Think Amazon - Thousands of orders created every hour. – buffer Aug 27 '13 at 7:04
@buffer, yes, but again, each of those orders will almost certainly be queried many times to do (for example) packaging, billing, status updates, business analytics and so on. The absolute number of creates is less important than the ratio between creates and reads. – paxdiablo Aug 27 '13 at 8:48
My point is, insert will matter if its being done thousands of times per hour. You can't simply ignore it just because the ratio of insert to select is < 1. In this case, a customer cares about how much time it takes to place an order. – buffer Aug 27 '13 at 9:07

No surrogate key is needed for link tables.

One PK on (col1, col2) and another unique index on (col2, col1) is all you need

Unless you use an ORM that can't cope and dictates your DB design for you...

Edit: I answered the same here: SQL: Do you need an auto-incremental primary key for Many-Many tables?

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Thanks for the link... interesting – Andy White Feb 3 '10 at 7:30
You might be OK with a dups index on col2 instead of a unique index on (col2, col1). The advantage of the two-column index is that it allows index-only scans on either col2 alone or on both col1 and col2 (though the other index, on (col1, col2) also handles the 'both' case). The downside is the extra storage needed for the extra column. This is usually not significant, so the advice is far from awful. Nevertheless, if col1 and col2 are big or of very different sizes, you can save yourself some space without hurting performance by electing to have the second index on just the shorter column. – Jonathan Leffler Feb 3 '10 at 7:39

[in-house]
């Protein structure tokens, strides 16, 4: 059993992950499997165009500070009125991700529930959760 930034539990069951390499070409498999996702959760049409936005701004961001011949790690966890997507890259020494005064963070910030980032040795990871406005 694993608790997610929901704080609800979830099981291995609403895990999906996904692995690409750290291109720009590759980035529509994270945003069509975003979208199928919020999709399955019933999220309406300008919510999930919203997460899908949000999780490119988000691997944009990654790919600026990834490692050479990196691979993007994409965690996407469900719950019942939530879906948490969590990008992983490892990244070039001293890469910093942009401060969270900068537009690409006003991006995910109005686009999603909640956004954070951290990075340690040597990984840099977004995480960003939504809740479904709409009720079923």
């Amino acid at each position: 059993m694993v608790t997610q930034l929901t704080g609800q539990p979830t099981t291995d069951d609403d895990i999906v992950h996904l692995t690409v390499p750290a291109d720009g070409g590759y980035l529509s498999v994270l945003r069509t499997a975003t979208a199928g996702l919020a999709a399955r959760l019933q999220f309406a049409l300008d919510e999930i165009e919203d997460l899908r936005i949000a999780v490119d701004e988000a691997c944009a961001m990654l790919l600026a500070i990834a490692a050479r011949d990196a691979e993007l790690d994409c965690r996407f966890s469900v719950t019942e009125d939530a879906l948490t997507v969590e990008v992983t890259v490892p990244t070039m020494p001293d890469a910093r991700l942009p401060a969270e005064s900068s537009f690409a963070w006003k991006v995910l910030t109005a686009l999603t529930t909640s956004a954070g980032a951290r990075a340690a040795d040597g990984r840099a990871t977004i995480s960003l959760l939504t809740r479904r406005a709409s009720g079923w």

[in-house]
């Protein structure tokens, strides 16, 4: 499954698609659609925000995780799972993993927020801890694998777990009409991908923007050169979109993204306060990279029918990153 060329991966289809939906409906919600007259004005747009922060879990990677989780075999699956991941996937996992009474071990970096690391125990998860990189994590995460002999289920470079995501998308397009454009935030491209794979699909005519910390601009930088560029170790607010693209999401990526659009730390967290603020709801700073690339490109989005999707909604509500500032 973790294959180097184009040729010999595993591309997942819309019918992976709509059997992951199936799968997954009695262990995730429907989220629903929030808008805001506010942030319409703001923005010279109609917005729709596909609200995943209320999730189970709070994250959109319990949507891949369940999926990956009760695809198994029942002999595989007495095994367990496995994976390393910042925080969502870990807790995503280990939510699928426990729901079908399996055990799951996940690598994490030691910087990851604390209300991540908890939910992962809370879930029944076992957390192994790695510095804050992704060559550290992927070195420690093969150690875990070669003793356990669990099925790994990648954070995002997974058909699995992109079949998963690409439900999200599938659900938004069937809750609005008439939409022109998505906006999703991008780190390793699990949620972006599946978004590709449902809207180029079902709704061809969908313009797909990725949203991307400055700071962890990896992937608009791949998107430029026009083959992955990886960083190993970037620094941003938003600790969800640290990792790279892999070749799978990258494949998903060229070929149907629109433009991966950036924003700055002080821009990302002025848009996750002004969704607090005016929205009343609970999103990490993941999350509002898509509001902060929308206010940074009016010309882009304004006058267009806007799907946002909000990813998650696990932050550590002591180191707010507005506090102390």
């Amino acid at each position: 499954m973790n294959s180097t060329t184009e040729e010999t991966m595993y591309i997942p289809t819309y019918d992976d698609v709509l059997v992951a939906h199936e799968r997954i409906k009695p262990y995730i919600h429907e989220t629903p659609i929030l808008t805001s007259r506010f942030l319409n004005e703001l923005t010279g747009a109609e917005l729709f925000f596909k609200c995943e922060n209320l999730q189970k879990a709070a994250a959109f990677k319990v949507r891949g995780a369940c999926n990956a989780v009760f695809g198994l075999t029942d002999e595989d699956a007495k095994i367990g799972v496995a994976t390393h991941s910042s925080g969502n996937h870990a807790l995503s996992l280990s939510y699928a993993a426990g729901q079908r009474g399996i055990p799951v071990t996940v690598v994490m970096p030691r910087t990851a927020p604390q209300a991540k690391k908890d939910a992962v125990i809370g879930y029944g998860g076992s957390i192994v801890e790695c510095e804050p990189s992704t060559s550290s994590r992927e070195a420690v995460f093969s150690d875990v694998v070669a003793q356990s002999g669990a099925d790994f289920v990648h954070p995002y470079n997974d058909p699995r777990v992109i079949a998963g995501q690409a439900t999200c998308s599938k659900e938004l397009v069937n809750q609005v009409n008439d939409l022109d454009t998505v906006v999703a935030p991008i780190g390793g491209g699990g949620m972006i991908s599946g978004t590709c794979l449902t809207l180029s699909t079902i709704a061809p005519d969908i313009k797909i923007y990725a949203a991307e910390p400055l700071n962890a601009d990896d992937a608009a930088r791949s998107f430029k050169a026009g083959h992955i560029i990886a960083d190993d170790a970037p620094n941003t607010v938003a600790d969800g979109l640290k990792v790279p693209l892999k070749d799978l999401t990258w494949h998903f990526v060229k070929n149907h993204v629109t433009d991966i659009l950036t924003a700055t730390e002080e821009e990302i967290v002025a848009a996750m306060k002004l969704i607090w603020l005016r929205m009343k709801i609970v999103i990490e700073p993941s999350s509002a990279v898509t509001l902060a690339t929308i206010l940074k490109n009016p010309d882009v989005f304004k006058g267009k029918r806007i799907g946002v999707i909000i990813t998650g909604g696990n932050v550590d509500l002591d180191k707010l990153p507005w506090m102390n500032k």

@gbn : The second index on (col2, col1) doesn't need to be unique, right? – buffer Aug 26 '13 at 20:13
putting a unique index on (col1, col2) after it already is a PK is wholly redundant – mmcrae Nov 4 '14 at 14:36
@mmcrae: Your comment is "putting a unique index on (col1, col2)..". Column order in an index matters. (col2, col1) is not (col1, col2). The PK of (col1, col2) may not be suitable for all queries and generate scans, so having the reverse of that improves performance because it allows seeks where col2 is better. For example, FK validation when the table with col2 has a delete. The child table smuts be checked – gbn Nov 7 '14 at 8:26

An incremental primary key could be needed if the table is referenced. There might be details in the many-to-many table which needed to be pulled up from another table using the incremental primary key.

for example

ID (PK/auto-increment)
PartID (FK)
DeviceID (FK)
Other Details

It's easy to pull the 'Other Details' using PartDevice.ID as the FK. Thus the use of incremental primary key is needed.

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The shortest and most direct way I can answer your question is to say that there will be a performance impact if the two tables you are linking don't have sequential primary keys. As you stated/quoted, the index for the link table will either become fragmented, or the DBMS will work harder to insert records if the link table does not have its own sequential primary key. This is the reason most people put a sequentially incrementing primary key on link tables.